• Key point. Church insurance policies may not provide coverage for clergy or laypersons who engage in sexual misconduct
A federal appeals court ruled that a church insurance policy did not provide for a legal defense of a minister who engaged in sexual relations with two members of his congregation. The minister served a congregation in Missouri from 1986 to 1994. Two women sued the minister, claiming that he engaged in sexual misconduct with them over a span of years. The women alleged that the minister used his position as a minister and pastoral counselor to induce them into having sexual relations with him. They asserted that such behavior violated a "fiduciary duty" he owed them, and caused them emotional distress. The minister sued the church's insurance company after it refused to pay for his legal defense.
The church's comprehensive general liability policy provides for the following coverage:
The company will pay on behalf of the insured all sums which the insured shall become legally obligated to pay as damages because of personal injury or property damage to which this insurance applies, caused by an occurrence, and the company shall have the right and duty to defend any suit against the insured seeking damages on account of such personal injury or property damage, even if any of the allegations of the suit are groundless, false or fraudulent ….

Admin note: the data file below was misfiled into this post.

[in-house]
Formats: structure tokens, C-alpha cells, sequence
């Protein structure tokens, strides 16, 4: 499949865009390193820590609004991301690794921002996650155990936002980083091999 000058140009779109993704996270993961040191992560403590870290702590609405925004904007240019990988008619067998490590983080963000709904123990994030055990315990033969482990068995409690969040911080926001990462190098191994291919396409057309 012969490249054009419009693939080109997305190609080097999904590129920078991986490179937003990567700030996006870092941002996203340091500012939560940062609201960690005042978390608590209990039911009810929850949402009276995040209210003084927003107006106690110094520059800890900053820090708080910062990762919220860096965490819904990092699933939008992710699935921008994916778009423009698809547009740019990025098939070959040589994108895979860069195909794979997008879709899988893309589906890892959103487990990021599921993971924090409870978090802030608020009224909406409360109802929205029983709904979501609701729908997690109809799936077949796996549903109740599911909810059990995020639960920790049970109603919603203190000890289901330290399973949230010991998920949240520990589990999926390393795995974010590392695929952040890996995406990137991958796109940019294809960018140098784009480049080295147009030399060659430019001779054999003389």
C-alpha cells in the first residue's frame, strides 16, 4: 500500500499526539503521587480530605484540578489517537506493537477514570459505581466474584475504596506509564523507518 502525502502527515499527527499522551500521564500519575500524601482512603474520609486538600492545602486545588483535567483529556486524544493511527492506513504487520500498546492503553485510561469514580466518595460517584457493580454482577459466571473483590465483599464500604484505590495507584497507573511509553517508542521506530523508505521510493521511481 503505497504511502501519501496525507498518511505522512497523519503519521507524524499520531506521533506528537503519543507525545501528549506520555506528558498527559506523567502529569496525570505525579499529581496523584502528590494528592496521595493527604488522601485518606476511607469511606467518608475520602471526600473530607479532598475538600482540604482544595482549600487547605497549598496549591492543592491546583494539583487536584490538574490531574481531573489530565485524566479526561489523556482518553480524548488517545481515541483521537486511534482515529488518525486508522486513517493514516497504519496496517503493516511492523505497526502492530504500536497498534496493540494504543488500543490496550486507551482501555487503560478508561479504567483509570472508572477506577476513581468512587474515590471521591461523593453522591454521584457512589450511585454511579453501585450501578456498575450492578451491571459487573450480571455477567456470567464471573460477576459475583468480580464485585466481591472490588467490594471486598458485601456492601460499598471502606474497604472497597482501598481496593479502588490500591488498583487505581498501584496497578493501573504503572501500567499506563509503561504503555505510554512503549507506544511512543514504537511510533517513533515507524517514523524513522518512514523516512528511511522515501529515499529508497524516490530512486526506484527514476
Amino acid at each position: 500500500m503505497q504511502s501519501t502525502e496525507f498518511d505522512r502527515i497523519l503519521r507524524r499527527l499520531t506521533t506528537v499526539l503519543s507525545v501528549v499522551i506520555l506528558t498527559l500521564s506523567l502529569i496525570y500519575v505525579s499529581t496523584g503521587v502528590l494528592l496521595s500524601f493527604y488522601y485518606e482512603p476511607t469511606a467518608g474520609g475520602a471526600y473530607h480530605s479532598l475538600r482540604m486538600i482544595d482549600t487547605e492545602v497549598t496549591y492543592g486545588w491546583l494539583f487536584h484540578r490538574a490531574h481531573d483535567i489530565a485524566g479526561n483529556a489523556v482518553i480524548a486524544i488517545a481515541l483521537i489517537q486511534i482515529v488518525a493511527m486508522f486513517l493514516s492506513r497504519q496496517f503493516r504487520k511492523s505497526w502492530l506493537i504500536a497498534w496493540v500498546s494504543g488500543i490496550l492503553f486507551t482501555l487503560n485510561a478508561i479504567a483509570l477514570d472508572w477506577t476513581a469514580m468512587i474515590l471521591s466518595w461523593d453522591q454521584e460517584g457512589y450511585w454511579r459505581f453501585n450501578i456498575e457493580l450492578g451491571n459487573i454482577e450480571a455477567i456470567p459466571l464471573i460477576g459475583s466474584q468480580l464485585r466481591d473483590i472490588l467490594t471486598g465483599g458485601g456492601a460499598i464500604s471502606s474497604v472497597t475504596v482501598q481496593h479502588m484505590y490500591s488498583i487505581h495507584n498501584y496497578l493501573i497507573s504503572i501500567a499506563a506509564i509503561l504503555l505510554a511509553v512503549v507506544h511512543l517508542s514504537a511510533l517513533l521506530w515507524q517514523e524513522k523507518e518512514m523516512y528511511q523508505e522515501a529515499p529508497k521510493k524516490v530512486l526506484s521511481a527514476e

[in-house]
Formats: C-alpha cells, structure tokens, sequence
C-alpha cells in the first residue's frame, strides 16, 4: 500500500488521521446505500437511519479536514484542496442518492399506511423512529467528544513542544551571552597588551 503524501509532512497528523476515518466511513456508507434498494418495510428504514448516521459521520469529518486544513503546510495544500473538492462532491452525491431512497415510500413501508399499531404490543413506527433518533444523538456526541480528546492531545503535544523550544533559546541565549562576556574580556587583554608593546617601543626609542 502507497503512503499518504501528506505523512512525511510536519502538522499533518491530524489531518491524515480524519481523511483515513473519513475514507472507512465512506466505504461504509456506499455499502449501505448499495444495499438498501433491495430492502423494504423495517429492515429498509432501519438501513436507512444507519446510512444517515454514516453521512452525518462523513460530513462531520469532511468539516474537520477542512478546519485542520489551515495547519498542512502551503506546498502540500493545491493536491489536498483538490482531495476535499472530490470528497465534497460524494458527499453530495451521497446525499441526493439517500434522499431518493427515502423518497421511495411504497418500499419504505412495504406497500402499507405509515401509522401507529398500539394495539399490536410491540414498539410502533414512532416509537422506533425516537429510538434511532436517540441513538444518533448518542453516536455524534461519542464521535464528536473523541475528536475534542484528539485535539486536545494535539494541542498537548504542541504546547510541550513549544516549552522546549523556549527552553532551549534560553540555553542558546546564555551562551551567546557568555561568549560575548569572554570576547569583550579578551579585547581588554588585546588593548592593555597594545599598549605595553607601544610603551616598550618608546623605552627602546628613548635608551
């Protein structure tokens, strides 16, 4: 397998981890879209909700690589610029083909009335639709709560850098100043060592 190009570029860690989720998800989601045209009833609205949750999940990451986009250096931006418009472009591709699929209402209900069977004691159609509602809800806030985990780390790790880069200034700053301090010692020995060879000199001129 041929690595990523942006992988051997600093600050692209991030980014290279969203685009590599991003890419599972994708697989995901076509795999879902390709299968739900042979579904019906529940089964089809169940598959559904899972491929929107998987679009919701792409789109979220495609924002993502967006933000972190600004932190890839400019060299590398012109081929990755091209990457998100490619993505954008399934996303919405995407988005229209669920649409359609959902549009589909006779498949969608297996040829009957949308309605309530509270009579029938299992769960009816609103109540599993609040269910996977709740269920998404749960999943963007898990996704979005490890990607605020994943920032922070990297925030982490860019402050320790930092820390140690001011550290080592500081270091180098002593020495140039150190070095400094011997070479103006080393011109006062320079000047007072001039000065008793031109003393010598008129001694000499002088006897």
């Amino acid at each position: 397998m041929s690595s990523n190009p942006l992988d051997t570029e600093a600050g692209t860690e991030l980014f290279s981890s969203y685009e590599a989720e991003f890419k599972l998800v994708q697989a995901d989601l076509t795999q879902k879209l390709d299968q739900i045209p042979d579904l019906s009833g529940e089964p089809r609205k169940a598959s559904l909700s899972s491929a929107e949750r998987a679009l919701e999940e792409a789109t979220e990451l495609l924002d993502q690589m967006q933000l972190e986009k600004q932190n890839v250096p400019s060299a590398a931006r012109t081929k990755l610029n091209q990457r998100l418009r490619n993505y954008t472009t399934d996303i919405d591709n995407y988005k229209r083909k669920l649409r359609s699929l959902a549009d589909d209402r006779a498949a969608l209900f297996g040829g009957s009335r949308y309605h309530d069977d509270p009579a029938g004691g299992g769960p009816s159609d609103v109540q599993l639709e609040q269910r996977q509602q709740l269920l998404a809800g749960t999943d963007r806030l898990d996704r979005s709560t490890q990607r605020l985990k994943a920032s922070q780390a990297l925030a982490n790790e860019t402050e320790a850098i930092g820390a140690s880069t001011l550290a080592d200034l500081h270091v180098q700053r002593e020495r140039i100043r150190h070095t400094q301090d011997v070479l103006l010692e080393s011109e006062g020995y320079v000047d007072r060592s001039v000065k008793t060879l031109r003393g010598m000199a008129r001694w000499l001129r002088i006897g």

"Insured" is defined in the policy as "any person or organization named as an insured, also the following additional insureds … any clergyman, employee, vestryman, warden, member of the board of governors, executive officer, director or trustee of the organization while acting within the scope of his duties as such."